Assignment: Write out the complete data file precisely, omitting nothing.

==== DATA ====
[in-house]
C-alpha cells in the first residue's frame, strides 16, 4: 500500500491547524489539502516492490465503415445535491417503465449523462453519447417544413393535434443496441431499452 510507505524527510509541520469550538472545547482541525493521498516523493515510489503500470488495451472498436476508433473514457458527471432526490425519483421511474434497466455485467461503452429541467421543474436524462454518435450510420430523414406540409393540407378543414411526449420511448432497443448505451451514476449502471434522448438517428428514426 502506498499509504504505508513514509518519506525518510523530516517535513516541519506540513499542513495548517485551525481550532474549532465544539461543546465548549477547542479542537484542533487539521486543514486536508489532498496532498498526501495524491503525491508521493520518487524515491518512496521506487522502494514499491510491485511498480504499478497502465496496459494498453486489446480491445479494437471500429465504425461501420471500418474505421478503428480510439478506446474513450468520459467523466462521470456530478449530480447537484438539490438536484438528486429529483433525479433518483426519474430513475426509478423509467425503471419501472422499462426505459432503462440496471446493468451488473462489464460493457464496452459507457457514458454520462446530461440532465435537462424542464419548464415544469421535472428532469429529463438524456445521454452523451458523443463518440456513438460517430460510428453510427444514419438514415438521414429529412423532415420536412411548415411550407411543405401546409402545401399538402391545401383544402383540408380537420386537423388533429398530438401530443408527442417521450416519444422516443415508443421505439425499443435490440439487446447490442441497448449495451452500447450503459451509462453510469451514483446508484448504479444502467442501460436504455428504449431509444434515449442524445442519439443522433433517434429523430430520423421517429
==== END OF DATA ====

[in-house]
C-alpha cells in the first residue's frame, strides 16, 4: 500500500491547524489539502516492490465503415445535491417503465449523462453519447417544413393535434443496441431499452 510507505524527510509541520469550538472545547482541525493521498516523493515510489503500470488495451472498436476508433473514457458527471432526490425519483421511474434497466455485467461503452429541467421543474436524462454518435450510420430523414406540409393540407378543414411526449420511448432497443448505451451514476449502471434522448438517428428514426 502506498499509504504505508513514509518519506525518510523530516517535513516541519506540513499542513495548517485551525481550532474549532465544539461543546465548549477547542479542537484542533487539521486543514486536508489532498496532498498526501495524491503525491508521493520518487524515491518512496521506487522502494514499491510491485511498480504499478497502465496496459494498453486489446480491445479494437471500429465504425461501420471500418474505421478503428480510439478506446474513450468520459467523466462521470456530478449530480447537484438539490438536484438528486429529483433525479433518483426519474430513475426509478423509467425503471419501472422499462426505459432503462440496471446493468451488473462489464460493457464496452459507457457514458454520462446530461440532465435537462424542464419548464415544469421535472428532469429529463438524456445521454452523451458523443463518440456513438460517430460510428453510427444514419438514415438521414429529412423532415420536412411548415411550407411543405401546409402545401399538402391545401383544402383540408380537420386537423388533429398530438401530443408527442417521450416519444422516443415508443421505439425499443435490440439487446447490442441497448449495451452500447450503459451509462453510469451514483446508484448504479444502467442501460436504455428504449431509444434515449442524445442519439443522433433517434429523430430520423421517429